Dating and Relationship Advice

I'm unsure where my codependent nature stems from — perhaps it's deeply ingrained into my very being, from my childhood years when I desperately sought my mom's approval and recognition. I'm 30 now, and I still crave affection and attention from romantic partners. (And yes, from my mother, too.) But at what point does this behavior become unhealthy?

90% of people confuse codependency with unconditional love. For many years, I fell into the larger part of that statistic.

I can still remember my first codependent relationship. Shortly after reaching the age of 13, I thought that I couldn't live without my boyfriend. My entire life revolved around making him happy and meeting his needs.

At the time, I suffered from low-self esteem. When he and I argued, my world came crumbling down in pieces. I'd cry, scream into my pillow — and when I thought he might break up with me, I'd tell him to get out of my life.

But the feeling I experienced when he proceeded to walk through my parent's front door, once and for all, sent shivers of uncertainty down my spine. "I can't lose him, I need him," I recall thinking. I'd beg for his forgiveness, threatening suicide and all.

Manipulation and "needing" a person are common trademarks of a codependent relationship.

Throughout the past 17 years and two failed marriages, I've attended countless therapy sessions. I'm not a natural at maintaining a healthy relationship, but I've acquired the necessary skill set.

Having Separate Lives

When I'm dating a person, I know that we need to have our life together, as well as our lives apart. It's important for couples to have their own friends and hobbies, otherwise they may fall into the cycle of codependency. There's nothing wrong with sharing mutual friends or jogging together every morning, but an important aspect of fostering a healthy relationship is spending time apart.

For people with codependency issues, like myself, spending every second of every day with your lover is problematic. My therapist recommended spending 40% of my time without my boyfriend — absence does make the heart grow fonder.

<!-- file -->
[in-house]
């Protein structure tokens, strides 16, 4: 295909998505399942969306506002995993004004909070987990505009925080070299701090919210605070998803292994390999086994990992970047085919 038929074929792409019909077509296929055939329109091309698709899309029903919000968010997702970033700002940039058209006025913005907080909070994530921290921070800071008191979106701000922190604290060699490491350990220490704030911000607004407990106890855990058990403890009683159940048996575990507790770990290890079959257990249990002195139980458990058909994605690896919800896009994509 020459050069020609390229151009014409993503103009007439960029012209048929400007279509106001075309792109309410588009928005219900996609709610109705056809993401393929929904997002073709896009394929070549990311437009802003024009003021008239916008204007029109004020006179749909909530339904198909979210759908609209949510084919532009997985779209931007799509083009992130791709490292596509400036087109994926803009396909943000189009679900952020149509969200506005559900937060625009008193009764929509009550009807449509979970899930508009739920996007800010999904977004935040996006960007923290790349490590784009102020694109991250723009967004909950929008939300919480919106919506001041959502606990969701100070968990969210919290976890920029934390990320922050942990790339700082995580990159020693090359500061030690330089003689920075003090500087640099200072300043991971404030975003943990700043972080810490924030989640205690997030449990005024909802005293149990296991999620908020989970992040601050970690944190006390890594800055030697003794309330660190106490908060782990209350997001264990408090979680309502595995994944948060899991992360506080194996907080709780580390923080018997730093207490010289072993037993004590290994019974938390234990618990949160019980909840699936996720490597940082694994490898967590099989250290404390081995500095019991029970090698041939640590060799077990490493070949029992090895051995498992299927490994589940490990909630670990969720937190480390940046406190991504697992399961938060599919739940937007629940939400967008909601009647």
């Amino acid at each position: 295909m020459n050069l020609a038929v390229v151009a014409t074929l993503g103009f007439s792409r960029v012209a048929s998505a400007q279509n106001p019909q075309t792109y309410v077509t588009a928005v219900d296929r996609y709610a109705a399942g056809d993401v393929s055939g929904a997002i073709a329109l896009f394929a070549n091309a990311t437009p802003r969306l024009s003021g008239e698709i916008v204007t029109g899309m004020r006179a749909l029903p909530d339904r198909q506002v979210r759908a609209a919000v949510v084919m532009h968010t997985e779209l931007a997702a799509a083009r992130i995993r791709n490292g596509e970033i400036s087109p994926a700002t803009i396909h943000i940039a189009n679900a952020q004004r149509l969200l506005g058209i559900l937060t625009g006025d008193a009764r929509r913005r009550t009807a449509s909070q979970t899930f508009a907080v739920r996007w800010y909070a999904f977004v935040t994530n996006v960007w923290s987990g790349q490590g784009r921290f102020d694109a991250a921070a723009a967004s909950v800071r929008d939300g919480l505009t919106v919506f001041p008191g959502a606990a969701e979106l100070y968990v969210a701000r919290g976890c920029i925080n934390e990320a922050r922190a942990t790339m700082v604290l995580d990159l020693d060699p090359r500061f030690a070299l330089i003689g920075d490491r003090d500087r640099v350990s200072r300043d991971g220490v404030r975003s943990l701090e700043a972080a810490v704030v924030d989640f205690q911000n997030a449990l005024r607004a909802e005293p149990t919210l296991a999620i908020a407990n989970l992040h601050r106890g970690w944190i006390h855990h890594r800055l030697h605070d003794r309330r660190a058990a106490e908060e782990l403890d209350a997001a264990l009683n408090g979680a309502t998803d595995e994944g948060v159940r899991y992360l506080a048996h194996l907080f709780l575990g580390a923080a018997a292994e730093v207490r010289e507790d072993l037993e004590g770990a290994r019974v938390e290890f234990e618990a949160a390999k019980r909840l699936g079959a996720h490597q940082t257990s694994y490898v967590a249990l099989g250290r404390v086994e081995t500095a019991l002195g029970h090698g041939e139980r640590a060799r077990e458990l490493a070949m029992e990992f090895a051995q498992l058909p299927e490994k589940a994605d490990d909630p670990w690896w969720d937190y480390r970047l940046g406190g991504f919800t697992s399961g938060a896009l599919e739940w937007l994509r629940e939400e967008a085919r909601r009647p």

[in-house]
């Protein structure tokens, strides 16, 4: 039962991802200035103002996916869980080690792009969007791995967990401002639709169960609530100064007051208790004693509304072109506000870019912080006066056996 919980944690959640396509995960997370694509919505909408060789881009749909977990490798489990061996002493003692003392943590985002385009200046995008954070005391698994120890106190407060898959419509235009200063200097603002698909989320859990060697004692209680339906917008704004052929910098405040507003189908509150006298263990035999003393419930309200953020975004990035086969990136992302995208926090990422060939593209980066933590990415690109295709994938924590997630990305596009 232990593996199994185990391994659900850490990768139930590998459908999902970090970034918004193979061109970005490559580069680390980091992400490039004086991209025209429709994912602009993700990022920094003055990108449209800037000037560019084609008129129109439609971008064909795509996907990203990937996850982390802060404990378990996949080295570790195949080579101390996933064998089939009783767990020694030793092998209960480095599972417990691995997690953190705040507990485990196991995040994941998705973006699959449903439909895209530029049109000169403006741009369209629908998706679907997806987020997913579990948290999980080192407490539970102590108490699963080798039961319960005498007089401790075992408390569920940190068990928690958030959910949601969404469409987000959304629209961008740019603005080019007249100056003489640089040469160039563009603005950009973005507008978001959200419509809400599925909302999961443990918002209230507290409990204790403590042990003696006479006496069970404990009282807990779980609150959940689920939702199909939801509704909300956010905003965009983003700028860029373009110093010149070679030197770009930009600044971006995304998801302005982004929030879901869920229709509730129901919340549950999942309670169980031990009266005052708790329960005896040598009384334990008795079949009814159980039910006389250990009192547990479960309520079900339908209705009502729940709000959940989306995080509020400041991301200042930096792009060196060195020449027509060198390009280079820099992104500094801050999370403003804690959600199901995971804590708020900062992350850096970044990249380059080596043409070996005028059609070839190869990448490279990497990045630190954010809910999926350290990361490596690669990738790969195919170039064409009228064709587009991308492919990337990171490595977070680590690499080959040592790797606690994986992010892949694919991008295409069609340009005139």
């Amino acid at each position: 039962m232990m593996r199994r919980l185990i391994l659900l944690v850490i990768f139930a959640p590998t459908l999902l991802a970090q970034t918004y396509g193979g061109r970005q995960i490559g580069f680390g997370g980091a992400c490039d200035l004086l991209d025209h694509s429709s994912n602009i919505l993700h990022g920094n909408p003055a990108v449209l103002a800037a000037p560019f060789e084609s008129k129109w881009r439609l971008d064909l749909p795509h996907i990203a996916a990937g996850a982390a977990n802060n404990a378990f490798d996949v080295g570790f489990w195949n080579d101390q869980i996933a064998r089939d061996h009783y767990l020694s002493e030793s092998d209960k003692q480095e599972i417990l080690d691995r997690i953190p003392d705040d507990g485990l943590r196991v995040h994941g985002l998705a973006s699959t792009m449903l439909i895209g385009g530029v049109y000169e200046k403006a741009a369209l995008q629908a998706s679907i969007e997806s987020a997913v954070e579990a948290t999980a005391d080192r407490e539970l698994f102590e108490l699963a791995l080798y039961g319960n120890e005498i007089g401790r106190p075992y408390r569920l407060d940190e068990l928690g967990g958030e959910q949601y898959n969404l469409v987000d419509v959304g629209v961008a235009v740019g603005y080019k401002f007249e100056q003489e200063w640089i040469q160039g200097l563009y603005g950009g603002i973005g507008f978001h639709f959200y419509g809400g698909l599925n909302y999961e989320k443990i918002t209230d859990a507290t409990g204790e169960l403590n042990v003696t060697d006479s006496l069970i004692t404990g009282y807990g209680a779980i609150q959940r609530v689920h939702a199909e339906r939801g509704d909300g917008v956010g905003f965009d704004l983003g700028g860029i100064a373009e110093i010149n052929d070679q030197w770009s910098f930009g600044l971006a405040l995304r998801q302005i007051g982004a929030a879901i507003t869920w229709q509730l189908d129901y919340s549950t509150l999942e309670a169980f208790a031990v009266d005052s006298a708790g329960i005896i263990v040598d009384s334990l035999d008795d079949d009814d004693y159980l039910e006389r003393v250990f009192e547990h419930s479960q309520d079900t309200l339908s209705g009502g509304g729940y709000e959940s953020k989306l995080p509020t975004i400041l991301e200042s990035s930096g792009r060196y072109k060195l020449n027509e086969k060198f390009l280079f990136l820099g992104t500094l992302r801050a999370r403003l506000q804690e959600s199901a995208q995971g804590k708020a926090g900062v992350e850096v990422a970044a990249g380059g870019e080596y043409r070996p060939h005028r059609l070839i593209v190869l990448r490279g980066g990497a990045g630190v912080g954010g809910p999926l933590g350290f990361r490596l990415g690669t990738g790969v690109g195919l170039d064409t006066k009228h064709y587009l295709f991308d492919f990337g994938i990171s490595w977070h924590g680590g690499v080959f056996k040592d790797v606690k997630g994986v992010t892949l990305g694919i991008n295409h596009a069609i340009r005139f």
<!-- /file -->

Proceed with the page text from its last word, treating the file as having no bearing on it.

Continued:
Saying "No" Is OK

With codependency comes people-pleasing, and saying "no" is harder than some people might imagine. In past relationships, I existed solely to please my partner, even when that meant sacrificing my own needs.

If your partner asks for a ride to work, and the most important job interview of your life is scheduled at the same time — are you capable of telling him no? In a healthy relationship, an argument wouldn't ensue simply because you stood your ground.

There's No Shame in Therapy

Asking for help can be difficult. However, there's no shame in making an appointment with a therapist. During my therapy sessions, I've set treatment goals, contrived breakthroughs, explored the differences between codependency and love, and regained an appropriate level of confidence.

You can make positive changes and work on being the best version of yourself. Codependency often occurs when you don't love who you are as a person — therapy can assist you in changing that outlook. It's never too late for making changes or seeking outside help. You deserve love, unconditional love... and nothing less than that.

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